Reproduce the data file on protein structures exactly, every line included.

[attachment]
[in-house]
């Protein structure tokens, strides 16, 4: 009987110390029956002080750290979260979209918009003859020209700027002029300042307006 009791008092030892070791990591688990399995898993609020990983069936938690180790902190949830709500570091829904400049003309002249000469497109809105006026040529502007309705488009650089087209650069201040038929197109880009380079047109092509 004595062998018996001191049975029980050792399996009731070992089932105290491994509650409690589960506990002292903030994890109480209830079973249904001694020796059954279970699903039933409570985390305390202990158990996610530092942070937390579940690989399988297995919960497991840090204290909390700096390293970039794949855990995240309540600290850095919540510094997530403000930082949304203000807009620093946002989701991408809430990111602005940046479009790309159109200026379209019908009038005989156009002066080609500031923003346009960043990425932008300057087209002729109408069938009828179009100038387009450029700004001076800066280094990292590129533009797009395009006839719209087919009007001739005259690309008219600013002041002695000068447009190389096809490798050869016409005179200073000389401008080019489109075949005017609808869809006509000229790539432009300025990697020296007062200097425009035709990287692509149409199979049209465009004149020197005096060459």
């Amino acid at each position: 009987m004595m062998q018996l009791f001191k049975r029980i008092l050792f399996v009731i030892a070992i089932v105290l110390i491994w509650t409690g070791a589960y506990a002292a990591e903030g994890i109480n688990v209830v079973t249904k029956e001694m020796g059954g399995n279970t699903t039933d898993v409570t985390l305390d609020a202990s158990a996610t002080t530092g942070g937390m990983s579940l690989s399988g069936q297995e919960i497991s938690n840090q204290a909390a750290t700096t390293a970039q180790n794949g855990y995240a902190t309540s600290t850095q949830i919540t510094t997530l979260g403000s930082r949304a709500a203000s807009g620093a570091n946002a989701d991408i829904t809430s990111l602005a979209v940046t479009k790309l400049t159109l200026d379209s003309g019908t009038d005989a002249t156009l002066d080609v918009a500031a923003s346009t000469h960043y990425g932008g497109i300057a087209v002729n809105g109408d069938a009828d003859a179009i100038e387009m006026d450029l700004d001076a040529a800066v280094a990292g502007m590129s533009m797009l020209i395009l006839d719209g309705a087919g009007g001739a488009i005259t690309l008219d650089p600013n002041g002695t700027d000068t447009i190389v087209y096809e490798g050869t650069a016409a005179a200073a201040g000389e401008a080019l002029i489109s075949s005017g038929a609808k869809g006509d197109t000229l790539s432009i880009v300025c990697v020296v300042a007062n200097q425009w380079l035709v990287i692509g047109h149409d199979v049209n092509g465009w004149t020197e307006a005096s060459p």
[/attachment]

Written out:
[in-house]
């Protein structure tokens, strides 16, 4: 009987110390029956002080750290979260979209918009003859020209700027002029300042307006 009791008092030892070791990591688990399995898993609020990983069936938690180790902190949830709500570091829904400049003309002249000469497109809105006026040529502007309705488009650089087209650069201040038929197109880009380079047109092509 004595062998018996001191049975029980050792399996009731070992089932105290491994509650409690589960506990002292903030994890109480209830079973249904001694020796059954279970699903039933409570985390305390202990158990996610530092942070937390579940690989399988297995919960497991840090204290909390700096390293970039794949855990995240309540600290850095919540510094997530403000930082949304203000807009620093946002989701991408809430990111602005940046479009790309159109200026379209019908009038005989156009002066080609500031923003346009960043990425932008300057087209002729109408069938009828179009100038387009450029700004001076800066280094990292590129533009797009395009006839719209087919009007001739005259690309008219600013002041002695000068447009190389096809490798050869016409005179200073000389401008080019489109075949005017609808869809006509000229790539432009300025990697020296007062200097425009035709990287692509149409199979049209465009004149020197005096060459």
């Amino acid at each position: 009987m004595m062998q018996l009791f001191k049975r029980i008092l050792f399996v009731i030892a070992i089932v105290l110390i491994w509650t409690g070791a589960y506990a002292a990591e903030g994890i109480n688990v209830v079973t249904k029956e001694m020796g059954g399995n279970t699903t039933d898993v409570t985390l305390d609020a202990s158990a996610t002080t530092g942070g937390m990983s579940l690989s399988g069936q297995e919960i497991s938690n840090q204290a909390a750290t700096t390293a970039q180790n794949g855990y995240a902190t309540s600290t850095q949830i919540t510094t997530l979260g403000s930082r949304a709500a203000s807009g620093a570091n946002a989701d991408i829904t809430s990111l602005a979209v940046t479009k790309l400049t159109l200026d379209s003309g019908t009038d005989a002249t156009l002066d080609v918009a500031a923003s346009t000469h960043y990425g932008g497109i300057a087209v002729n809105g109408d069938a009828d003859a179009i100038e387009m006026d450029l700004d001076a040529a800066v280094a990292g502007m590129s533009m797009l020209i395009l006839d719209g309705a087919g009007g001739a488009i005259t690309l008219d650089p600013n002041g002695t700027d000068t447009i190389v087209y096809e490798g050869t650069a016409a005179a200073a201040g000389e401008a080019l002029i489109s075949s005017g038929a609808k869809g006509d197109t000229l790539s432009i880009v300025c990697v020296v300042a007062n200097q425009w380079l035709v990287i692509g047109h149409d199979v049209n092509g465009w004149t020197e307006a005096s060459p």